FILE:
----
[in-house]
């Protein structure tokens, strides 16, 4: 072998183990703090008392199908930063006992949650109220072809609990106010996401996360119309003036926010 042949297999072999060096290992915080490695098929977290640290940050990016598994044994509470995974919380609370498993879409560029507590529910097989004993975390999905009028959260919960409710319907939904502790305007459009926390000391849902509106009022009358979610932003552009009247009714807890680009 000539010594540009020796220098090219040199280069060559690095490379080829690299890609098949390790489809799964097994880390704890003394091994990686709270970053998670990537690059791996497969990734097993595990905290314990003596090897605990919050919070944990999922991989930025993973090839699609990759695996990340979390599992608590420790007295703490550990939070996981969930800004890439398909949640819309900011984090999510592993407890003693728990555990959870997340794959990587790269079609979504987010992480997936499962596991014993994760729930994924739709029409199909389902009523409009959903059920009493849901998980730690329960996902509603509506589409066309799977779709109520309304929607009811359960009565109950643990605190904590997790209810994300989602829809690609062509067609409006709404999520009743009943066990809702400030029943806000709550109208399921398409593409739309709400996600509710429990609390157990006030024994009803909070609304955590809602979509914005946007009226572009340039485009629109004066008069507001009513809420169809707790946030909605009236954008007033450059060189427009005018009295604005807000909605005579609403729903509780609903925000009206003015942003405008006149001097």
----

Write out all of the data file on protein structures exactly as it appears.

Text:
[in-house]
């Protein structure tokens, strides 16, 4: 072998183990703090008392199908930063006992949650109220072809609990106010996401996360119309003036926010 042949297999072999060096290992915080490695098929977290640290940050990016598994044994509470995974919380609370498993879409560029507590529910097989004993975390999905009028959260919960409710319907939904502790305007459009926390000391849902509106009022009358979610932003552009009247009714807890680009 000539010594540009020796220098090219040199280069060559690095490379080829690299890609098949390790489809799964097994880390704890003394091994990686709270970053998670990537690059791996497969990734097993595990905290314990003596090897605990919050919070944990999922991989930025993973090839699609990759695996990340979390599992608590420790007295703490550990939070996981969930800004890439398909949640819309900011984090999510592993407890003693728990555990959870997340794959990587790269079609979504987010992480997936499962596991014993994760729930994924739709029409199909389902009523409009959903059920009493849901998980730690329960996902509603509506589409066309799977779709109520309304929607009811359960009565109950643990605190904590997790209810994300989602829809690609062509067609409006709404999520009743009943066990809702400030029943806000709550109208399921398409593409739309709400996600509710429990609390157990006030024994009803909070609304955590809602979509914005946007009226572009340039485009629109004066008069507001009513809420169809707790946030909605009236954008007033450059060189427009005018009295604005807000909605005579609403729903509780609903925000009206003015942003405008006149001097």